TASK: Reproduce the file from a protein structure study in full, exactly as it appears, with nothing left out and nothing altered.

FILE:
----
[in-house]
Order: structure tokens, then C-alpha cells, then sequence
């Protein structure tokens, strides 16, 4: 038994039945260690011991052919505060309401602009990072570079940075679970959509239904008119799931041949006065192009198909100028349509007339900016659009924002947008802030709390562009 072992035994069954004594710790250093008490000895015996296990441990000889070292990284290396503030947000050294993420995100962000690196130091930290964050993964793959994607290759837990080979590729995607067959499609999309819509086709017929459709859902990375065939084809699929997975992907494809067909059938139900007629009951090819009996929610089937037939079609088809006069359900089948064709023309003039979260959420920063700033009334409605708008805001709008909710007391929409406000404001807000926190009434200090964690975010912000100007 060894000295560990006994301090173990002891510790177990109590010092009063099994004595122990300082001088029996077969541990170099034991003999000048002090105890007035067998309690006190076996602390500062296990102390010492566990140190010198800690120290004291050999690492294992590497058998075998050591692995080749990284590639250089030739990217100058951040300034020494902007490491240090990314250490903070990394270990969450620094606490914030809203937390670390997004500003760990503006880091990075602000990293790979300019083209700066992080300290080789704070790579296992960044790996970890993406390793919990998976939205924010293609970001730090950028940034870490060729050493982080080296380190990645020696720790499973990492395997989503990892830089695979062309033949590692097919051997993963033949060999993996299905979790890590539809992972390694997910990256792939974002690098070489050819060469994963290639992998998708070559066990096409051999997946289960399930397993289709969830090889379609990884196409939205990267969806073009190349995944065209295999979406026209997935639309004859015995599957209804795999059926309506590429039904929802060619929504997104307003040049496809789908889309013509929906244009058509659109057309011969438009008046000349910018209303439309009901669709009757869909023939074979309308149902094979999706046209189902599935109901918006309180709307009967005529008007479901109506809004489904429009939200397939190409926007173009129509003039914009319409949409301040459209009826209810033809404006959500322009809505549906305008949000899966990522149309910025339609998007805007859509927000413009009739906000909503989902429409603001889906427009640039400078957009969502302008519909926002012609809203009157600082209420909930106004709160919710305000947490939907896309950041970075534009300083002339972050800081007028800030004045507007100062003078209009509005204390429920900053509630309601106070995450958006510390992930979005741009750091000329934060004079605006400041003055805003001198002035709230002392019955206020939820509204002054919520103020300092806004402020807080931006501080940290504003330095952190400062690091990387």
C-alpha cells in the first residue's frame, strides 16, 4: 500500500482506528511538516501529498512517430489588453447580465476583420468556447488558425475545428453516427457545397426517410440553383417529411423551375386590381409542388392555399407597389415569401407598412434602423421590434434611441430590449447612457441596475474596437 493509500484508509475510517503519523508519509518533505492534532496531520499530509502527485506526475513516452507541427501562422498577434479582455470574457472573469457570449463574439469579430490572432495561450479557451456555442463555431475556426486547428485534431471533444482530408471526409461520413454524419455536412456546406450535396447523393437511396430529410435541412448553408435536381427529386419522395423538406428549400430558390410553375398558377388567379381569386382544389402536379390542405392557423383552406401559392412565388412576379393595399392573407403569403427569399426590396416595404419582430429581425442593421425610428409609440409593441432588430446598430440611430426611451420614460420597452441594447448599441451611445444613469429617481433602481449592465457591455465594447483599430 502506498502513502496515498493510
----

[in-house]
Order: structure tokens, then C-alpha cells, then sequence
């Protein structure tokens, strides 16, 4: 038994039945260690011991052919505060309401602009990072570079940075679970959509239904008119799931041949006065192009198909100028349509007339900016659009924002947008802030709390562009 072992035994069954004594710790250093008490000895015996296990441990000889070292990284290396503030947000050294993420995100962000690196130091930290964050993964793959994607290759837990080979590729995607067959499609999309819509086709017929459709859902990375065939084809699929997975992907494809067909059938139900007629009951090819009996929610089937037939079609088809006069359900089948064709023309003039979260959420920063700033009334409605708008805001709008909710007391929409406000404001807000926190009434200090964690975010912000100007 060894000295560990006994301090173990002891510790177990109590010092009063099994004595122990300082001088029996077969541990170099034991003999000048002090105890007035067998309690006190076996602390500062296990102390010492566990140190010198800690120290004291050999690492294992590497058998075998050591692995080749990284590639250089030739990217100058951040300034020494902007490491240090990314250490903070990394270990969450620094606490914030809203937390670390997004500003760990503006880091990075602000990293790979300019083209700066992080300290080789704070790579296992960044790996970890993406390793919990998976939205924010293609970001730090950028940034870490060729050493982080080296380190990645020696720790499973990492395997989503990892830089695979062309033949590692097919051997993963033949060999993996299905979790890590539809992972390694997910990256792939974002690098070489050819060469994963290639992998998708070559066990096409051999997946289960399930397993289709969830090889379609990884196409939205990267969806073009190349995944065209295999979406026209997935639309004859015995599957209804795999059926309506590429039904929802060619929504997104307003040049496809789908889309013509929906244009058509659109057309011969438009008046000349910018209303439309009901669709009757869909023939074979309308149902094979999706046209189902599935109901918006309180709307009967005529008007479901109506809004489904429009939200397939190409926007173009129509003039914009319409949409301040459209009826209810033809404006959500322009809505549906305008949000899966990522149309910025339609998007805007859509927000413009009739906000909503989902429409603001889906427009640039400078957009969502302008519909926002012609809203009157600082209420909930106004709160919710305000947490939907896309950041970075534009300083002339972050800081007028800030004045507007100062003078209009509005204390429920900053509630309601106070995450958006510390992930979005741009750091000329934060004079605006400041003055805003001198002035709230002392019955206020939820509204002054919520103020300092806004402020807080931006501080940290504003330095952190400062690091990387």
C-alpha cells in the first residue's frame, strides 16, 4: 500500500482506528511538516501529498512517430489588453447580465476583420468556447488558425475545428453516427457545397426517410440553383417529411423551375386590381409542388392555399407597389415569401407598412434602423421590434434611441430590449447612457441596475474596437 493509500484508509475510517503519523508519509518533505492534532496531520499530509502527485506526475513516452507541427501562422498577434479582455470574457472573469457570449463574439469579430490572432495561450479557451456555442463555431475556426486547428485534431471533444482530408471526409461520413454524419455536412456546406450535396447523393437511396430529410435541412448553408435536381427529386419522395423538406428549400430558390410553375398558377388567379381569386382544389402536379390542405392557423383552406401559392412565388412576379393595399392573407403569403427569399426590396416595404419582430429581425442593421425610428409609440409593441432588430446598430440611430426611451420614460420597452441594447448599441451611445444613469429617481433602481449592465457591455465594447483599430 502506498502513502496515498493510